Cheese and wine are natural friends, and there is an incredible art to pairing them well/correctly (entire education classes are offered at places such as at the Cheese School of San Francisco). When and why cheese and wine became synonymous with art openings, however, I am not certain. Very brief searches of the Internet did not yield anything (well, not quickly enough. I was hoping to find an article on the subject as a “first” hit in Google). I’ll take a few uninformed guesses; fine wine and cheese are traditionally (in America) not cheap, and were traditionally considered to be for refined tastes. People who might attend an art opening, are either often other artists, or people who enjoy, and can afford to buy, art. The wine and cheese, besides being excellent on their own, provide an art opening a certain air of sophistication due to the reasons I already mentioned. On top of that, it is perhaps more likely that a gallery will be able to sell art should the visiting patrons being both a little on the inebriated side, and fed.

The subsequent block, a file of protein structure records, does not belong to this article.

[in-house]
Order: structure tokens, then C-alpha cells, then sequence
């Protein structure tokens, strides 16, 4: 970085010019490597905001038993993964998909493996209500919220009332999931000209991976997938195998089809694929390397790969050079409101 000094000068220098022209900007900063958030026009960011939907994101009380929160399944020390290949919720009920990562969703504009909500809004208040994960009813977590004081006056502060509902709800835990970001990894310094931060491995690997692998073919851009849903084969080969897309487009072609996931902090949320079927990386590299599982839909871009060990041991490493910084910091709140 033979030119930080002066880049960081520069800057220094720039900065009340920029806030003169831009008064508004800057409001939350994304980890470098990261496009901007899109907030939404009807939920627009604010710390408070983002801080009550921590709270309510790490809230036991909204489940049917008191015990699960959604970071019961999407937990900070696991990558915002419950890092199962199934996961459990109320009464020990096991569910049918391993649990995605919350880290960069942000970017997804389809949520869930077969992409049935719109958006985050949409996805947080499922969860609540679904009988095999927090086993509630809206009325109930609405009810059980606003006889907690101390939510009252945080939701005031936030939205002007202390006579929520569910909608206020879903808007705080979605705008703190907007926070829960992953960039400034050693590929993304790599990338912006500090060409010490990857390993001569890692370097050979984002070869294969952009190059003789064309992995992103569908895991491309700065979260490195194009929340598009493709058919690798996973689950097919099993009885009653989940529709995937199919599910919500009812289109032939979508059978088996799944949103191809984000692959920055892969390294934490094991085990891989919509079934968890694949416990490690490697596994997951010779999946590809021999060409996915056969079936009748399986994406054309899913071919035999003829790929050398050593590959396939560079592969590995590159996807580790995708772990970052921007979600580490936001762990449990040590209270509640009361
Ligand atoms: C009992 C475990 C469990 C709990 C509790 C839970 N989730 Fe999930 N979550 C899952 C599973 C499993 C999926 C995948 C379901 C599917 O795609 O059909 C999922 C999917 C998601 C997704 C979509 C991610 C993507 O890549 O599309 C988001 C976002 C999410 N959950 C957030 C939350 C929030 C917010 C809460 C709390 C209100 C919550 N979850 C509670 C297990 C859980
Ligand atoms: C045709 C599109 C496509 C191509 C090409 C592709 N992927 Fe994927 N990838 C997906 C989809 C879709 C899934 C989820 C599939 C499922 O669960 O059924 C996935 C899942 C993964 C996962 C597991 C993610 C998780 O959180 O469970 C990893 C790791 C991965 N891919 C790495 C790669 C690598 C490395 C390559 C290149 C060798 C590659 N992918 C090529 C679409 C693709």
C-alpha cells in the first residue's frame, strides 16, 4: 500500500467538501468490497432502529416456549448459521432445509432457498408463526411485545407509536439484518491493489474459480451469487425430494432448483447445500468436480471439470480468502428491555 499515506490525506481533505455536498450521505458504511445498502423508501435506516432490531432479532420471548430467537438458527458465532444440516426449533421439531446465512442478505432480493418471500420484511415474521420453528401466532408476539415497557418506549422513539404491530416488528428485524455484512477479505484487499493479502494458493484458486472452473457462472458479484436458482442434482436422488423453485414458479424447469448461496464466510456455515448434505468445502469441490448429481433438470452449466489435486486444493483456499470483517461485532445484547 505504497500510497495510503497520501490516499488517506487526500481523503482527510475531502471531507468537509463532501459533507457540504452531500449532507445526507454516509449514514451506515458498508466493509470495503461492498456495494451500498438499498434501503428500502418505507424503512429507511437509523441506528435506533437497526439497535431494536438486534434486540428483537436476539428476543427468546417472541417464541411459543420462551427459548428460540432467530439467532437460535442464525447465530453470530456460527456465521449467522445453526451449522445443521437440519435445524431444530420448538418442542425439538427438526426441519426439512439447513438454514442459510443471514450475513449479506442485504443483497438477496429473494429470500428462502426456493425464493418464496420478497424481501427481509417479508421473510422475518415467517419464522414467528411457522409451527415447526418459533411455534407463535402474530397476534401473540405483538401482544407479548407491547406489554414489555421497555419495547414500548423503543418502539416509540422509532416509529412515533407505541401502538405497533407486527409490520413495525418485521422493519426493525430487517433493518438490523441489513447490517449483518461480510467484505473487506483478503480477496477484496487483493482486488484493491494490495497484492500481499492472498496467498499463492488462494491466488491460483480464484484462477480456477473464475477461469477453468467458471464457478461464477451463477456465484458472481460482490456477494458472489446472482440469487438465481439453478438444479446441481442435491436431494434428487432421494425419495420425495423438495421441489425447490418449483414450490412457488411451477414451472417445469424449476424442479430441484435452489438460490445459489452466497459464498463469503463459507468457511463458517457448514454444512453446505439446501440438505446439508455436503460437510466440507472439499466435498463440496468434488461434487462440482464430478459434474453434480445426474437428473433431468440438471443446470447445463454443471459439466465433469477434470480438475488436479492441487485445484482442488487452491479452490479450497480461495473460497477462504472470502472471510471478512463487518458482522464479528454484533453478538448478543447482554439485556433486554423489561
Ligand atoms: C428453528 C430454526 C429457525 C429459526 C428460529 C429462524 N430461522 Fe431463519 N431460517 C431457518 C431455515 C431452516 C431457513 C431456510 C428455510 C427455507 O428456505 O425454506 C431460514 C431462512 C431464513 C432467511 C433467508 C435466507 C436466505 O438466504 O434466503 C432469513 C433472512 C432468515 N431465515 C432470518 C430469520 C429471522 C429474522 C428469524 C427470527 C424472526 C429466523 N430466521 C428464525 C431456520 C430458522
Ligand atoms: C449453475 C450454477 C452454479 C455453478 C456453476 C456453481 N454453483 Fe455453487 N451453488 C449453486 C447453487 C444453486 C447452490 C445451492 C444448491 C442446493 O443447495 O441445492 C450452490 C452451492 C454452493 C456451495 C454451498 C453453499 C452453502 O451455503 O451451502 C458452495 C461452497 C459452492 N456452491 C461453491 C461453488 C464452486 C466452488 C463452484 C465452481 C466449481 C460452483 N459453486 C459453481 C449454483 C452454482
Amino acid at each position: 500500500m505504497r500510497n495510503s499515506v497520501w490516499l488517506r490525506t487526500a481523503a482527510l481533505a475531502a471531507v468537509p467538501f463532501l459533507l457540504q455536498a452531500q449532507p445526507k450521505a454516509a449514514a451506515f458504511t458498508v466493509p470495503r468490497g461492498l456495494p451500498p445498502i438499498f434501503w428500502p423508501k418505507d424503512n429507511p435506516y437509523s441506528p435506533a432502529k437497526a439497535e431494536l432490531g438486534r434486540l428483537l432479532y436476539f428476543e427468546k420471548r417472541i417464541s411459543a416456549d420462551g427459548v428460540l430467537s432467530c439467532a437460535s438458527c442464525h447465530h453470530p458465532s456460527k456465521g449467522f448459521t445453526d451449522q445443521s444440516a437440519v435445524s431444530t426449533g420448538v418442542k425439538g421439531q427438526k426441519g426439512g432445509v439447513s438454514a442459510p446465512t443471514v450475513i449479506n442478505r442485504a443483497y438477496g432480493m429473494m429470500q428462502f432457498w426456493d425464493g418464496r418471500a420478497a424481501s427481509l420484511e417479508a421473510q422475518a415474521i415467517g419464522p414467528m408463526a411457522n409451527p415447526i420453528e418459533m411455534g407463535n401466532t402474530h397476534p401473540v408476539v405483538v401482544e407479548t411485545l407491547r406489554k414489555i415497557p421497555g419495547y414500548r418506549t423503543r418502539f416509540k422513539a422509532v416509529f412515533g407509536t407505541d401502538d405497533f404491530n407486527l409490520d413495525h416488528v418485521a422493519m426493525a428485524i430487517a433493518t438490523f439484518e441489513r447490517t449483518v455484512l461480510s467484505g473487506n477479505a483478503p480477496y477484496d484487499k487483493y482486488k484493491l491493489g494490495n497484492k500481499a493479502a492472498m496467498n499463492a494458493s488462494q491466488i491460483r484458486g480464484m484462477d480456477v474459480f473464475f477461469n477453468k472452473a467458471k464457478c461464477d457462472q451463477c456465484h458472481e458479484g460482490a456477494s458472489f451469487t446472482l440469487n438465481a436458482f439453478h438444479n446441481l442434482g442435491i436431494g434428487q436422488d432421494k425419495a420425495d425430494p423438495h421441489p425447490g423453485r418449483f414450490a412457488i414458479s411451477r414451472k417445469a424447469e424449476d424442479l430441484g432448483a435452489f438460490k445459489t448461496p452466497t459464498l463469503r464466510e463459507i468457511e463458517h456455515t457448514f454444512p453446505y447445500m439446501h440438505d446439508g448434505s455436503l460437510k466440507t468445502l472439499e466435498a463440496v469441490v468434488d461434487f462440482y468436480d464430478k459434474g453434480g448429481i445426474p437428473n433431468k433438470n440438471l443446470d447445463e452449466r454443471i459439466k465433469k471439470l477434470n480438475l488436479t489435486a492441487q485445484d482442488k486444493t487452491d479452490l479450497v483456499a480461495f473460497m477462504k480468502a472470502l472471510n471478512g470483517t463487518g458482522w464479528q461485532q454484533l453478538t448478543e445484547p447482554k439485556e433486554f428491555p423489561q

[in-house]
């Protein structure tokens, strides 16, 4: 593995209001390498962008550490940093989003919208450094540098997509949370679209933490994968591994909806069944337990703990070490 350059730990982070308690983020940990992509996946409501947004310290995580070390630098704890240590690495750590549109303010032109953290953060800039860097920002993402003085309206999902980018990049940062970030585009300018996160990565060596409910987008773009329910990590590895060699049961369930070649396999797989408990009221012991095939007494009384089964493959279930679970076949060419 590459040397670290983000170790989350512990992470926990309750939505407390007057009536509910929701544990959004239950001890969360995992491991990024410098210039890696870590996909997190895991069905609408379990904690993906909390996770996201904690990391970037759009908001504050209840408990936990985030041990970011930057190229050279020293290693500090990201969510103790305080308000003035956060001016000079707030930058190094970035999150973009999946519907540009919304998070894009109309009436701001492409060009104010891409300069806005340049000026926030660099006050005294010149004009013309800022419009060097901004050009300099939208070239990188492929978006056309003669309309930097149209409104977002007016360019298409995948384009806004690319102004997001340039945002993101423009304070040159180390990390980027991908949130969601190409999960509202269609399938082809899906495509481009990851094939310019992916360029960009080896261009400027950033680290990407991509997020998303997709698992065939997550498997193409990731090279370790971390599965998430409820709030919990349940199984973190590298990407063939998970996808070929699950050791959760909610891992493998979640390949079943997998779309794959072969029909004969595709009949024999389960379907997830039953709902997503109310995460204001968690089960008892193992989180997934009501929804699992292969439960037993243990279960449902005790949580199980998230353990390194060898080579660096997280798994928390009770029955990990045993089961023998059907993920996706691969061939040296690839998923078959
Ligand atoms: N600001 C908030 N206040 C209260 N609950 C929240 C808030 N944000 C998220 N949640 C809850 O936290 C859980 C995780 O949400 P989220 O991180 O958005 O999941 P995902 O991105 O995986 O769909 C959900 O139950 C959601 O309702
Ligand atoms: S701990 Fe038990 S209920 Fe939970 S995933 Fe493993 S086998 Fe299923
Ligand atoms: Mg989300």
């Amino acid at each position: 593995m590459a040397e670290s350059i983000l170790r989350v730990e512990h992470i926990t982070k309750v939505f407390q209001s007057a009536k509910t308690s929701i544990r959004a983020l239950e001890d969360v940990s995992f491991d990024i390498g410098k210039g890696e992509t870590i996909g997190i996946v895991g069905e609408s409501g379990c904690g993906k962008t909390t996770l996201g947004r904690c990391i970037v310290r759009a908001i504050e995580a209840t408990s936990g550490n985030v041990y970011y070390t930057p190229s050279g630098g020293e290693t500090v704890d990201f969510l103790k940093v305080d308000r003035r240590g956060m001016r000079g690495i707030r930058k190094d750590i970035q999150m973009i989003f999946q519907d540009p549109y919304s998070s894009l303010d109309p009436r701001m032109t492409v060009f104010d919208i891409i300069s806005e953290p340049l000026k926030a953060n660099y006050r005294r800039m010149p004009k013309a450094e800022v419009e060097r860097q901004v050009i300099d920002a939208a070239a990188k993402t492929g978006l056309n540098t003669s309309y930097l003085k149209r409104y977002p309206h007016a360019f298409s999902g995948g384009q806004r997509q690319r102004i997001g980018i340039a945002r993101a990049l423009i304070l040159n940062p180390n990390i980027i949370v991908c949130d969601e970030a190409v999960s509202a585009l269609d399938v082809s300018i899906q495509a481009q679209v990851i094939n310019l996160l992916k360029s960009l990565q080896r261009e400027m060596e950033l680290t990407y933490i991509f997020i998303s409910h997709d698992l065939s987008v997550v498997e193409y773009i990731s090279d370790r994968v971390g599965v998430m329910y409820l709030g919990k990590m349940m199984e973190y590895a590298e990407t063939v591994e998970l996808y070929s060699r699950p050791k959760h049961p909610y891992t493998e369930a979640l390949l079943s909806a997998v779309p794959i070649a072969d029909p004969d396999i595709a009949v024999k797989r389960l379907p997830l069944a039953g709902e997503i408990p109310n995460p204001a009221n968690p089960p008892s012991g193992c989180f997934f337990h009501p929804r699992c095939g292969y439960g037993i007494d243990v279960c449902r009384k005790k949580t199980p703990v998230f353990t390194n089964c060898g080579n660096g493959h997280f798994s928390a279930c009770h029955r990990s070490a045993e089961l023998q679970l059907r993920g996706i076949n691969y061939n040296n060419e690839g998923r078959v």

When and how wine and cheese became an almost expected part of any art opening I am still not certain, but even in today’s economic climate, you’ll find them at art openings. This past Friday night (4/24/09) started a busy weekend for Kathy and myself…
First, a little history. When the Thunderbird Theatre Company decided to write and produce its first musical, “Rocket Girl“, we were VERY fortunate that local artist/illustrator Josh Ellingson came on board to help us with the graphic design elements for the musical. He designed the show’s logo, as well as several other print pieces for the production. Nowadays Josh continues to be a nationally (well; internationally) recognized and published illustrator, to the point that his art was even recently on display in space. Thanks to Facebook, Kathy and I were reminded on Friday that it was time for the; “Spring Open Studios at The Local 303,” home of Josh’s studio space. We see Josh, and his new work, too infrequently, so this was the perfect opportunity.